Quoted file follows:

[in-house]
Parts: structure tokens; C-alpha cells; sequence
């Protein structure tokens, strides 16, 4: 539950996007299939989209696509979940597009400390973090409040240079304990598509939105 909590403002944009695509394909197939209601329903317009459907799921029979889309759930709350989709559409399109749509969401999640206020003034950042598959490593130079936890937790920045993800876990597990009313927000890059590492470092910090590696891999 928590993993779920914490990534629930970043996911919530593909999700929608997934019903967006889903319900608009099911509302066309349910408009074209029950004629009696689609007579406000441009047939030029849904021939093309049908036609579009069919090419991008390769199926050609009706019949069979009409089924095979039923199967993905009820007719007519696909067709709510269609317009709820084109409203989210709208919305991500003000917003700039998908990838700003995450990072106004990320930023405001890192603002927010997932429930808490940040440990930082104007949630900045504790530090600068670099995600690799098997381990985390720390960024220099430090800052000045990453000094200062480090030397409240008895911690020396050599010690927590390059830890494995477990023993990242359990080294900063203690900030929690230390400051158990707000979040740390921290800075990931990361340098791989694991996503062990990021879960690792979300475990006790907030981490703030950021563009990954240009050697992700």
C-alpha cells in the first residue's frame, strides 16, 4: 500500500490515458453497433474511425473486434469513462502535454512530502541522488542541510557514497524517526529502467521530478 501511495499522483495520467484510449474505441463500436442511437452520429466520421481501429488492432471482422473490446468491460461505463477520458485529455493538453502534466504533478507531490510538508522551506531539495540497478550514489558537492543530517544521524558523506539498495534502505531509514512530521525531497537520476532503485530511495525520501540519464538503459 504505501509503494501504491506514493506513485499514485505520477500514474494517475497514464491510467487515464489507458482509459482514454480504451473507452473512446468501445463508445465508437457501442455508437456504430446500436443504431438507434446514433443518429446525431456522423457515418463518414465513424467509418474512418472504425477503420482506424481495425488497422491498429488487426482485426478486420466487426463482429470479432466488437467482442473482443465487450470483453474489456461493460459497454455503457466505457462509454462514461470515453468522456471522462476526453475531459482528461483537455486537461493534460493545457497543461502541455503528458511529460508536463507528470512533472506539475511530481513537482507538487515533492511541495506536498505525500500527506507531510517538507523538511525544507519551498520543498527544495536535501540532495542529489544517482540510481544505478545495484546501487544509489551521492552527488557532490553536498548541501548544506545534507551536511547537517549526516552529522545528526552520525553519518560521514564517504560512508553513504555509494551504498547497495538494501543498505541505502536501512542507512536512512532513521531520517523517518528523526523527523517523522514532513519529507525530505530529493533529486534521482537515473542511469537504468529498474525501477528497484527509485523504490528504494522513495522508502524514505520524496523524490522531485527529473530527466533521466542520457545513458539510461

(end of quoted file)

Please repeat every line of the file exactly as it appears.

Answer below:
[in-house]
Parts: structure tokens; C-alpha cells; sequence
């Protein structure tokens, strides 16, 4: 539950996007299939989209696509979940597009400390973090409040240079304990598509939105 909590403002944009695509394909197939209601329903317009459907799921029979889309759930709350989709559409399109749509969401999640206020003034950042598959490593130079936890937790920045993800876990597990009313927000890059590492470092910090590696891999 928590993993779920914490990534629930970043996911919530593909999700929608997934019903967006889903319900608009099911509302066309349910408009074209029950004629009696689609007579406000441009047939030029849904021939093309049908036609579009069919090419991008390769199926050609009706019949069979009409089924095979039923199967993905009820007719007519696909067709709510269609317009709820084109409203989210709208919305991500003000917003700039998908990838700003995450990072106004990320930023405001890192603002927010997932429930808490940040440990930082104007949630900045504790530090600068670099995600690799098997381990985390720390960024220099430090800052000045990453000094200062480090030397409240008895911690020396050599010690927590390059830890494995477990023993990242359990080294900063203690900030929690230390400051158990707000979040740390921290800075990931990361340098791989694991996503062990990021879960690792979300475990006790907030981490703030950021563009990954240009050697992700």
C-alpha cells in the first residue's frame, strides 16, 4: 500500500490515458453497433474511425473486434469513462502535454512530502541522488542541510557514497524517526529502467521530478 501511495499522483495520467484510449474505441463500436442511437452520429466520421481501429488492432471482422473490446468491460461505463477520458485529455493538453502534466504533478507531490510538508522551506531539495540497478550514489558537492543530517544521524558523506539498495534502505531509514512530521525531497537520476532503485530511495525520501540519464538503459 504505501509503494501504491506514493506513485499514485505520477500514474494517475497514464491510467487515464489507458482509459482514454480504451473507452473512446468501445463508445465508437457501442455508437456504430446500436443504431438507434446514433443518429446525431456522423457515418463518414465513424467509418474512418472504425477503420482506424481495425488497422491498429488487426482485426478486420466487426463482429470479432466488437467482442473482443465487450470483453474489456461493460459497454455503457466505457462509454462514461470515453468522456471522462476526453475531459482528461483537455486537461493534460493545457497543461502541455503528458511529460508536463507528470512533472506539475511530481513537482507538487515533492511541495506536498505525500500527506507531510517538507523538511525544507519551498520543498527544495536535501540532495542529489544517482540510481544505478545495484546501487544509489551521492552527488557532490553536498548541501548544506545534507551536511547537517549526516552529522545528526552520525553519518560521514564517504560512508553513504555509494551504498547497495538494501543498505541505502536501512542507512536512512532513521531520517523517518528523526523527523517523522514532513519529507525530505530529493533529486534521482537515473542511469537504468529498474525501477528497484527509485523504490528504494522513495522508502524514505520524496523524490522531485527529473530527466533521466542520457545513458539510461